With tuition sharply rising at public universities in California, thanks to the ongoing budget crisis, parents are dipping deeper into bank accounts and students are taking on more debt than ever. There’s no refuge in private schools: Their tuition is going up, too.

But that’s proving a boon to an emerging class of consultants: those who specialize in financial aid for students.

Dennis Stewart started his Westlake Village consultancy, Educational Funding Solutions, 10 years ago when the University of California charged about $4,000 for tuition. With the system charging $10,302 for the upcoming school year, he said, families can’t afford to make any mistakes.

“I worked in the financial services industry, and … I made mistakes on my own kids’ paperwork and they cost me for years,” Stewart said. “The (Free Application for Federal Student Aid) has 135 questions. The CSS Financial Aid Profile has 791 questions and can take three or four times longer to fill out.”

Families generally hire Stewart during a child’s junior year in high school and pay a flat $1,895 fee for diagnostic tests that help students pick a major and preferred school, and to evaluate the family’s finances. The flat fee carries families through acceptance and the first financial aid package. If the package comes back with a low number, Stewart will try to get it sweetened.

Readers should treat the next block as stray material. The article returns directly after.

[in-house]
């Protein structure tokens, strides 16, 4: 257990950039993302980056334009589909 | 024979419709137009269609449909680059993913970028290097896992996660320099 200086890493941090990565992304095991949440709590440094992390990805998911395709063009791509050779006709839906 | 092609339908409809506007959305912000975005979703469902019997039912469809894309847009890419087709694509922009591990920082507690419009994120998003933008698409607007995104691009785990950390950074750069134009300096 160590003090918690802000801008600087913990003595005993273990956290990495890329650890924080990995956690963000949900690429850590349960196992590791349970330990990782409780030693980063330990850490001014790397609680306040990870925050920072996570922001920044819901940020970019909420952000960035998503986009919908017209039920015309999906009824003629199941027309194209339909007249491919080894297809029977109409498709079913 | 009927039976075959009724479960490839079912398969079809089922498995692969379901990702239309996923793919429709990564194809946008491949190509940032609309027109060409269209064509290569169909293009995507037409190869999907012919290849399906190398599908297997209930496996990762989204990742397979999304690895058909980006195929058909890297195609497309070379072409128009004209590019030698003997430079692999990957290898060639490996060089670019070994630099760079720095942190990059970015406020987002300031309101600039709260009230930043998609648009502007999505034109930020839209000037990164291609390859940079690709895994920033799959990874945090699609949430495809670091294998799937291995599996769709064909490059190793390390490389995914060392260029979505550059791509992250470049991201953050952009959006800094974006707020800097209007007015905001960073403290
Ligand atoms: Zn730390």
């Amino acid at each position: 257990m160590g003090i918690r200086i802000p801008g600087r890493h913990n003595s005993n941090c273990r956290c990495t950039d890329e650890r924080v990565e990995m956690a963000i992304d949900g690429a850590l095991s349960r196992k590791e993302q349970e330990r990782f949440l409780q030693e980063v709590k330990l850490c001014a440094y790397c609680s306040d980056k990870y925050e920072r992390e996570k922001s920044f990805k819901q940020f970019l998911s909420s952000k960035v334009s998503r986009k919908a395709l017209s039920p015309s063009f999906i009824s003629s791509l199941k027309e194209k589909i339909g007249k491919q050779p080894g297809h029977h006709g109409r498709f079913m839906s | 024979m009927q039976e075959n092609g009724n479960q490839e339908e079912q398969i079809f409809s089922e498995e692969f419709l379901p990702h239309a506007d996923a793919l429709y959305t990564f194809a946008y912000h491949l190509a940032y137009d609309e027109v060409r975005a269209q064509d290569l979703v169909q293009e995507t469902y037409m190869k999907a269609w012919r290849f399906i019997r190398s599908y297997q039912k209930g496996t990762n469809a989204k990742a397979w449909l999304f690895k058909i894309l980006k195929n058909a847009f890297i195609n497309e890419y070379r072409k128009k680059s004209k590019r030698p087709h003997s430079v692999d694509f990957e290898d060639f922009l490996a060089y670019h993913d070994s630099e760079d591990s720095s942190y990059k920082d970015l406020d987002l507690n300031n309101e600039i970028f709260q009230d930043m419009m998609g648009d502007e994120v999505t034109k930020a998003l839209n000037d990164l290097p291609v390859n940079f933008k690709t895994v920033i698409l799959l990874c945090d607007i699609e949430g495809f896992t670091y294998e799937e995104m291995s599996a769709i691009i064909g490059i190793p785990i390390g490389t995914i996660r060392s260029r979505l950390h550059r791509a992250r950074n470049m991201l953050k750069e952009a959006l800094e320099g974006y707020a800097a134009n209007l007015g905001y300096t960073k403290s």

In addition to paperwork help, Stewart advises families on the best ways to allocate investment and retirement accounts to avoid being penalized by colleges. He said his business has been growing faster since the start of the California budget crisis several years ago, and he now advises more than 60 families annually.

But do parents really need the help? It depends on whom you ask.

Matt Fissinger, director of undergraduate admissions at Loyola Marymount University, agreed that a growing fraction of families are relying on such consultants, but he said some consultants may oversell their services.

“Families can be led to believe that they can qualify for programs that they would be eligible for otherwise,” he said.

However, Steve and Linda Adams were happy to give a testimonial for Stewart, who assisted the Ventura County couple to boost a poor financial aid offer from USC for their daughter, Claire, who graduated this year from Oak Park High School.

“Dennis helped explain why there was such a large gap between USC and other schools,” said Steve Adams, who added the package ultimately improved by $22,000.

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